UES Seawall Collapse Spotlights Esplanade Decay - Manhattan Express | Manhattan Express

UES Seawall Collapse Spotlights Esplanade Decay

The site of the East River Esplanade seawall collapse as it looked on May 6. |

BY JACKSON CHEN | After a recent heavy rainfall caused a seawall collapse on the East River Esplanade inside Carl Schurz Park, Upper East Siders are saying the mishap is a glaring example of the waterfront promenade’s overall deterioration.

According to the Department of Parks and Recreation, the downpour on May 5 worsened the compromised state of the esplanade at East 89th Street. The collapse demolished a section of the seawall and its safety railing, and the agency has since set up an eight-foot chain link fence around the site.

“The first phase of the East River Esplanade project is designed, and prior to Friday was scheduled to begin reconstruction this summer,” Crystal Howard, a parks department spokesperson, said in a written statement. “We are working to expedite reconstruction to address this condition; a timeline is being determined.”

For residents who frequent the esplanade, the collapse was a telling sign of its condition. The incident forced the Friends of the East River Esplanade to reschedule their May 6 event at the nearby 90th Street Pier park until May 14.

According to Jennifer Ratner, the founder and board chair of the Friends group, the parks department has been aware for some time that the stretch of esplanade from East 88th to 90th Streets was in poor condition. She said the Upper East Side portion of the esplanade overall is plagued with rusty railings and crumbling concrete edges.

The Friends group has put a particular spotlight on the pier at East 107th Street that has already seen sections collapse into the river. The parks department is planning to remove half of the pier and repair the remainder, but Ratner is advocating for its complete overhaul.

“Our group advocated that [the pier] needs repair, but at a certain point we realized it needs a full redo,” Ratner said. “It’s been too many years, and East Harlem should get the kind of pier that other waterfronts have.”

Another waterfront advocate, Upper East Side Councilmember Ben Kallos — who co-chairs the East River Esplanade Task Force — said he was chagrined to learn of the collapse given that funding was already in place for repairing that section of the promenade. Over the years, the councilmember has identified $49 million in private and public dollars for piecemeal renovations along the waterfront.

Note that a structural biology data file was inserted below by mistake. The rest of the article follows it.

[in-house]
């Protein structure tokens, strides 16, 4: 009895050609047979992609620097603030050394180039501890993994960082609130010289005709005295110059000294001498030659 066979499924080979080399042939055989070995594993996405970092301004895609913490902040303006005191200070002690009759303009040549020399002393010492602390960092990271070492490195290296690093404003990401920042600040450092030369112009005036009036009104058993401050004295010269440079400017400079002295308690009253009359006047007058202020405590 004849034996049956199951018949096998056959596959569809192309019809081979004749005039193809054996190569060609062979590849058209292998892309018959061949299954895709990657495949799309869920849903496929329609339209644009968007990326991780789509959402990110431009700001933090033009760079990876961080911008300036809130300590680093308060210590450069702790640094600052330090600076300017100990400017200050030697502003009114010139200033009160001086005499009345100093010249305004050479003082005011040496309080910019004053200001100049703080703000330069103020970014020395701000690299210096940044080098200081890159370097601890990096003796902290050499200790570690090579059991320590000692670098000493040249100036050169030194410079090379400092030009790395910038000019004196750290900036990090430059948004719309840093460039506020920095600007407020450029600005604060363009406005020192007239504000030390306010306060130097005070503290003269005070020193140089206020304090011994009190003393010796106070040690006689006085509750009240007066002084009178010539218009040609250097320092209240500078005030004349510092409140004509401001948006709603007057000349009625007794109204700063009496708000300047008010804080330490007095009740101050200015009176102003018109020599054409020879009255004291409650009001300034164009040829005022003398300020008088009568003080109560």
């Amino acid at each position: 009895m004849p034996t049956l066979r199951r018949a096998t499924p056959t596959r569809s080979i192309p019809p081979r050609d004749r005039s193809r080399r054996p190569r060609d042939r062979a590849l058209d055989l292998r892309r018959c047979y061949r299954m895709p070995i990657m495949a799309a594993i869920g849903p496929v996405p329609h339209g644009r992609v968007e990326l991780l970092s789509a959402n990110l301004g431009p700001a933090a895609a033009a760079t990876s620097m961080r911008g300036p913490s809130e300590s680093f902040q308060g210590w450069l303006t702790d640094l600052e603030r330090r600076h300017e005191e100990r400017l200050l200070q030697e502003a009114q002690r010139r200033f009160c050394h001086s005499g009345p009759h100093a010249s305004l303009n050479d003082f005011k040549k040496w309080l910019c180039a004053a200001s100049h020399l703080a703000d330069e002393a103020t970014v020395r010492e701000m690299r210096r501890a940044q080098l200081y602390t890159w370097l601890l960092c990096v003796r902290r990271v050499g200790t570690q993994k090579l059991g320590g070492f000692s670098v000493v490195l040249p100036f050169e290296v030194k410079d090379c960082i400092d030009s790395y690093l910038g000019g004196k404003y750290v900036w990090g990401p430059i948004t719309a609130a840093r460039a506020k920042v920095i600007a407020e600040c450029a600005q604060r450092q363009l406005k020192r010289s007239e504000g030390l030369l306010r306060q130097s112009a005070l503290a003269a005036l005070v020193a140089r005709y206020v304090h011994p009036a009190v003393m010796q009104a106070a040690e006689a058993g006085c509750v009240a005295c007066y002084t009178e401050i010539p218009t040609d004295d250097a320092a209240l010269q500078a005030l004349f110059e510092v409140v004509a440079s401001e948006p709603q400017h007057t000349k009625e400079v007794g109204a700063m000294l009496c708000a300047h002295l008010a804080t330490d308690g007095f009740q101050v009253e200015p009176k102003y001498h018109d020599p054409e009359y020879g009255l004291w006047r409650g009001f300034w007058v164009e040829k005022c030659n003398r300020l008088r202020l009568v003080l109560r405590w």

“I am disappointed that despite having the funding and identifying this portion of the Esplanade that work did not begin in time to prevent the collapse,” Kallos said in a written statement.

While Mayor Bill de Blasio recently announced $100 million for closing the gap of waterfront pedestrian and cyclist access that currently exists between East 53rd and 61st Streets, Kallos stressed the vital importance of shoring up the existing infrastructure so that collapses, like this most recent one so close to Gracie Mansion, don’t happen again.

The seawall collapse site was later blocked off by an eight-foot chain link fence. |

Reaction from Community Board 8, which has long pushed the parks department to expedite the repair process, mirrored that from the Friends of the East River Esplanade. Peggy Price, CB8’s Parks Committee co-chair, said they were informed that the lengthy approvals process would hold up parks department action on preventive upgrades. The recent collapse, however, heightens the need for an aggressive timetable, Price said.

“I feel this latest collapse is a call to action,” she said. “I really believe that regardless of whatever red tape is believed to be a problem, it ought to be cut through because it’s a dangerous situation and it shouldn’t be allowed to continue.”

The collapse on May 5 saw no injuries, but Price felt the incident would create a lingering worry about public safety among waterfront users in any event.

“Just putting Band-Aids over the specific problem areas is not doing the trick,” Price said. “Because who can guess where it’s going to happen next?”

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